The prop and spinner are finely moulded in three parts with the prop neatly trapped between the front and rear halves of the spinner which is an improvement on the Fujimi representation. The prop assembly fits without glueing into a polythene cap trapped inside the engine moulding. Interior detail consists of a floor moulded integrally with the upper wings - also a single part - an instrument panel for which a decal is provided, a two part seat and a control stick. The floor has some simplified moulded detail to represent side consoles and rudder pedals, but due to the way the fuselage centre section is moulded there is no sidewall detail. Frankly very little could be seen through the very small cockpit aperture so a few strips of plastic would probably suffice to represent ribs and stringers.

 Sprue B - Smaller parts

The engraved surface detail is remarkable with a complete network of recessed rivets and panel lines reminiscent of the 1/48 scale Otaki kits, but rendered much more finely (Airfix take note!). However the ailerons and elevators follow the Hasegawa practice (on some kits) of prominent raised lines to represent ribs. The rudder is more subtly moulded with the characteristic swell of the lower metal part accentuated slightly more than the Fujimi kit. 

 Pictorial instructions are clear and easy to follow

Provision is made for the model to be assembled with lowered or retracted undercarriage, facilitated by optional parts. For the lowered position the undercarriage covers are correctly moulded, with the hinged lower section flared out, whereas the Fujimi kit has a flat, plain cover. The 'butterfly' flaps are moulded integrally with the upper wing with no provision for open display and appear slightly anaemic, although dimensions have not yet been checked. In terms of shape the line of the upper fuselage breaks at the cockpit but does not seem as pronounced as with the Fujimi kit. Photos of the assembled model in the magazine look ok.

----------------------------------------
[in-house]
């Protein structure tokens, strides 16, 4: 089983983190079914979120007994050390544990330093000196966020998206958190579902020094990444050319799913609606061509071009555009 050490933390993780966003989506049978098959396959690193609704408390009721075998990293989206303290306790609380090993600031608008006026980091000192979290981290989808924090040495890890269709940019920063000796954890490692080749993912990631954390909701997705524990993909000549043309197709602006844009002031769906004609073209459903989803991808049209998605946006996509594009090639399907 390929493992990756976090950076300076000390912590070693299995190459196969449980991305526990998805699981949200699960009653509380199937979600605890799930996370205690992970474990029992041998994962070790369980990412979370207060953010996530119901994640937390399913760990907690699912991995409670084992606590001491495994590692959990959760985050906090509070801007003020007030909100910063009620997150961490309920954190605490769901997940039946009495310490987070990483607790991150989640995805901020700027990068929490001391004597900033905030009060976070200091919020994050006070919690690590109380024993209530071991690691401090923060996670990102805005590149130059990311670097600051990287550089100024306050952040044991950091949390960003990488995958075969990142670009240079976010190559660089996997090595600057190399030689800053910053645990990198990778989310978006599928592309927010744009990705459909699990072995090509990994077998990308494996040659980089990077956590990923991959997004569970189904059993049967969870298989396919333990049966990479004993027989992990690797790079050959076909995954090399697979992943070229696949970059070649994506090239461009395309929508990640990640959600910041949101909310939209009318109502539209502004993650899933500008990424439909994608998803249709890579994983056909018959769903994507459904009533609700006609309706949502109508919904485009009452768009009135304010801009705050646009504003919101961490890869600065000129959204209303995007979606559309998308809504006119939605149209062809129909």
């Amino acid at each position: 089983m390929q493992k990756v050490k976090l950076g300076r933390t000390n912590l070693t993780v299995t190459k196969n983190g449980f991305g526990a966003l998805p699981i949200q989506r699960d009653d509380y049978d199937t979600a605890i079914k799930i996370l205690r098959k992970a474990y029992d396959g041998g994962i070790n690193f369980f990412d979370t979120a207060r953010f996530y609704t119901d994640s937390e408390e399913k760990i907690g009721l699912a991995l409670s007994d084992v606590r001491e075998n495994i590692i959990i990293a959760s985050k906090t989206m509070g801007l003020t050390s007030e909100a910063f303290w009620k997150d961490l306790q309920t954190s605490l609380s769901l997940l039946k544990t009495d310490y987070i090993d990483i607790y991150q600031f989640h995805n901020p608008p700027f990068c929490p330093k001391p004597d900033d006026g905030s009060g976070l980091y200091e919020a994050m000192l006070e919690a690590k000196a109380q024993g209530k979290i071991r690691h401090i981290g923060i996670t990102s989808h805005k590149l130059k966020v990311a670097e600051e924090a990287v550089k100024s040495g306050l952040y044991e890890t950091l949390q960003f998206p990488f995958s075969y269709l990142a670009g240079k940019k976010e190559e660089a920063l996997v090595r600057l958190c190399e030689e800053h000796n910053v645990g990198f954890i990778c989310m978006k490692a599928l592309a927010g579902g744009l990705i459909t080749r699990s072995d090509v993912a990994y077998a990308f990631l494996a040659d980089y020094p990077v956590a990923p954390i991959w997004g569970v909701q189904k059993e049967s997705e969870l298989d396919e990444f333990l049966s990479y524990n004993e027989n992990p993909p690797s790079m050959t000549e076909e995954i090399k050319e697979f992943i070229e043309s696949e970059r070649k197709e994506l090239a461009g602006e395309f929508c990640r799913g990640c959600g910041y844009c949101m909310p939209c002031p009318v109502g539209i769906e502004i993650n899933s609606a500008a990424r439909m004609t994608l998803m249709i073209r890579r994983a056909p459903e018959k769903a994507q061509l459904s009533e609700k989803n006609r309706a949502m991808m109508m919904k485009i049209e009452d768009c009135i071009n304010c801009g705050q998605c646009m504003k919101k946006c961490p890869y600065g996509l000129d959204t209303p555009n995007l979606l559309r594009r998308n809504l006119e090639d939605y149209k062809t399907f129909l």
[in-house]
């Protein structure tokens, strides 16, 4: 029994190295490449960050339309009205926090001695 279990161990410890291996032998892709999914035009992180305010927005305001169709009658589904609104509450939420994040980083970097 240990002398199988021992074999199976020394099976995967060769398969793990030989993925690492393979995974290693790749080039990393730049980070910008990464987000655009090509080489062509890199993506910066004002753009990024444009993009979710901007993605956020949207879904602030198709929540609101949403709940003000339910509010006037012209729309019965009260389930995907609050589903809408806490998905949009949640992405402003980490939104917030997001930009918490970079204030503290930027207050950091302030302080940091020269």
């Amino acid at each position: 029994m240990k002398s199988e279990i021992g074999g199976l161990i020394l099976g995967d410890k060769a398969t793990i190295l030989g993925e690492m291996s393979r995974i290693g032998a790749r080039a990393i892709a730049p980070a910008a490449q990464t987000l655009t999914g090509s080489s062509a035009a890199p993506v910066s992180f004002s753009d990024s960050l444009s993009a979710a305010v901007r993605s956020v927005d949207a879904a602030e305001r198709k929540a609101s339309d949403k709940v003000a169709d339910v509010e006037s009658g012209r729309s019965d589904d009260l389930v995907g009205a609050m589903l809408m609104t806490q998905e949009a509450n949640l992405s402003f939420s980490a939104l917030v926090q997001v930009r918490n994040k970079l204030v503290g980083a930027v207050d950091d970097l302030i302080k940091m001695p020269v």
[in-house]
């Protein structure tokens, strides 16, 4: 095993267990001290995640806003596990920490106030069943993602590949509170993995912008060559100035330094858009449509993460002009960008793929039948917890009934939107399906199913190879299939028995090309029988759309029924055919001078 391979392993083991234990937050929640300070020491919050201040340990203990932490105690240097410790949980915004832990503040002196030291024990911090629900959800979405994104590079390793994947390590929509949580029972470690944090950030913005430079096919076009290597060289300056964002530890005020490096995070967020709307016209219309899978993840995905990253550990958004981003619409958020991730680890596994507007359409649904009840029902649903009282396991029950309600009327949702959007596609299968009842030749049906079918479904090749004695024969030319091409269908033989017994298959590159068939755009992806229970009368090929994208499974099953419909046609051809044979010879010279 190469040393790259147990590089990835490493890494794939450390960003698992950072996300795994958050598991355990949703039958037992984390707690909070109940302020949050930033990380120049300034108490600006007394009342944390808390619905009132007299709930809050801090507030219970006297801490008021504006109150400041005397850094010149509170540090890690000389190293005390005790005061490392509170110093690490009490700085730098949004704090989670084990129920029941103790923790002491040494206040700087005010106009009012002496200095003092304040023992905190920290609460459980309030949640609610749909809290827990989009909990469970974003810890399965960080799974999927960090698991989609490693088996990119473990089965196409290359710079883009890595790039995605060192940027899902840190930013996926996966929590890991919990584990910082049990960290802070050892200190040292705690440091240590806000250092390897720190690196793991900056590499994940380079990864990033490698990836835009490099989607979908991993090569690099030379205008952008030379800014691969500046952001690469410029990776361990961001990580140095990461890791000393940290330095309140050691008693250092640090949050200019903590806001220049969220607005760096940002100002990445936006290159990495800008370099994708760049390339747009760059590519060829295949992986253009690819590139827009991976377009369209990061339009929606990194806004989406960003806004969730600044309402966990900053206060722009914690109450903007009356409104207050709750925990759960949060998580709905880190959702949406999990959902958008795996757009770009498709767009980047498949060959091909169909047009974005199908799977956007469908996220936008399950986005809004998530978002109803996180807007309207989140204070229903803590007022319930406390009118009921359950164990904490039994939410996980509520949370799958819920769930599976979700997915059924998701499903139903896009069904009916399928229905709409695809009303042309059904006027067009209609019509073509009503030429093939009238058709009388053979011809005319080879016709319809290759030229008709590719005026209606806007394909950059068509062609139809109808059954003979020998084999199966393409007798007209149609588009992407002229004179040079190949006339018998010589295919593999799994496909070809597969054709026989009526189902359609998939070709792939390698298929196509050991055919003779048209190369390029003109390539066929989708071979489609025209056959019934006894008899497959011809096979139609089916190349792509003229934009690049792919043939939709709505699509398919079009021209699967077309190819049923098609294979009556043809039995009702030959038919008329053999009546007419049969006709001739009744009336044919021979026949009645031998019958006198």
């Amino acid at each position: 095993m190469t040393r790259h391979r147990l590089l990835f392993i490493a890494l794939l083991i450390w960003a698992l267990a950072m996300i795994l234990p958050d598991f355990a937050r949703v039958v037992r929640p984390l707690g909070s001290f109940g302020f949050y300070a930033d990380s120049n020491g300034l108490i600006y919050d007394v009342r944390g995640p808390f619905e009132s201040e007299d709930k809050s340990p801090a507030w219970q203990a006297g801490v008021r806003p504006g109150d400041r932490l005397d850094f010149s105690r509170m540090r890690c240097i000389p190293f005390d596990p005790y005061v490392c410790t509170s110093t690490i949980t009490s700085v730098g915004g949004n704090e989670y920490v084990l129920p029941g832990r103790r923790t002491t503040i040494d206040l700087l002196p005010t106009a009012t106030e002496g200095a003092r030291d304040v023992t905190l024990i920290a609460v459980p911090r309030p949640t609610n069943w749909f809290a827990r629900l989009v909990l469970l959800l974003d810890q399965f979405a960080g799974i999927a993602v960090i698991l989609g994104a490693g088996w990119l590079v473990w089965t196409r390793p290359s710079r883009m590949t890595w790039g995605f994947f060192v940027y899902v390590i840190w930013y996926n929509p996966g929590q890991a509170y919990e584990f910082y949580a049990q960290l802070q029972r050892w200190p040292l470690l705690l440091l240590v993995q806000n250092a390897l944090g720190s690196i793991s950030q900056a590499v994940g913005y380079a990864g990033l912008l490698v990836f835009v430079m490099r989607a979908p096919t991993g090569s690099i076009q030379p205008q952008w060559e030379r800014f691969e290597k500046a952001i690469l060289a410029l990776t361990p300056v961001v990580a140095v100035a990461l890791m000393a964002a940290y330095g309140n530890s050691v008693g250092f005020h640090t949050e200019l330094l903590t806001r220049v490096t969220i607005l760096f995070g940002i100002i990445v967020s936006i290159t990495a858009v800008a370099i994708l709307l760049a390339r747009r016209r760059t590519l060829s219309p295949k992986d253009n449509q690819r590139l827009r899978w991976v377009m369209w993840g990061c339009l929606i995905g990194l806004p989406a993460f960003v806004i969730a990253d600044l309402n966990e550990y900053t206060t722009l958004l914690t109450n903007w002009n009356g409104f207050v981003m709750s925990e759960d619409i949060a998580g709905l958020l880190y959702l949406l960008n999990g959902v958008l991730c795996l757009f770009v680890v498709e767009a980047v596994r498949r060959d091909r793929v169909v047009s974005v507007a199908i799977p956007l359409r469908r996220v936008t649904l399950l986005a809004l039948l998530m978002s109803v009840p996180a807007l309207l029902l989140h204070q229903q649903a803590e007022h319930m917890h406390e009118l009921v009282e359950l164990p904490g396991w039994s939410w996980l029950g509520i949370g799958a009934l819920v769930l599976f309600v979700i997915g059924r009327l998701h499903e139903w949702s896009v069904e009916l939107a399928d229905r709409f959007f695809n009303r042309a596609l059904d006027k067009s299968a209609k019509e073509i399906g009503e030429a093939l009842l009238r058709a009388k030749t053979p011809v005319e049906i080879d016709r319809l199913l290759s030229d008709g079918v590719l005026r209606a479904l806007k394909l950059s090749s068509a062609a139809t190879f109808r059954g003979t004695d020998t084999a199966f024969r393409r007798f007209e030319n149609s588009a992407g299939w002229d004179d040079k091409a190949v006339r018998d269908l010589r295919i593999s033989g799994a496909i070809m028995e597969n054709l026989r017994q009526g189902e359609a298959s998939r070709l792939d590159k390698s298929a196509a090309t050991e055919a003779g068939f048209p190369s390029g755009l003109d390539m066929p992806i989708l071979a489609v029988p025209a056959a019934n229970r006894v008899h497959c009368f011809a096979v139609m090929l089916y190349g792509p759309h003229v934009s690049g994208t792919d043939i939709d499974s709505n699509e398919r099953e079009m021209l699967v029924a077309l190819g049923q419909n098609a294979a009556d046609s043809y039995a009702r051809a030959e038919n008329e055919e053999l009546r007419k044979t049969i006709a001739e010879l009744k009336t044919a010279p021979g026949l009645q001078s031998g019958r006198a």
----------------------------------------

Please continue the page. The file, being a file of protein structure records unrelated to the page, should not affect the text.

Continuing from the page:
The magazine also includes a step-by-step build in colour with advice and tips

The magazine contains clear assembly instructions as shown plus a complete by stages build with colour photos, but all text is in Japanese. As a magazine issue limited edition the kit is expensive to acquire  (¥3,500 about £25 or US$33 from HLJ)* and it remains to be seen whether it eventually appears as a standard Fine Molds kit, although the breakdown and engineering of parts does suggest the possibility of a future Hayabusa family. At this stage it is probably one for the determined Hayabusa enthusiast who prefers to work in this scale and is prepared to spend the money as the advantages over the cheaper Fujimi kit** seem marginal (completed models will be compared in future).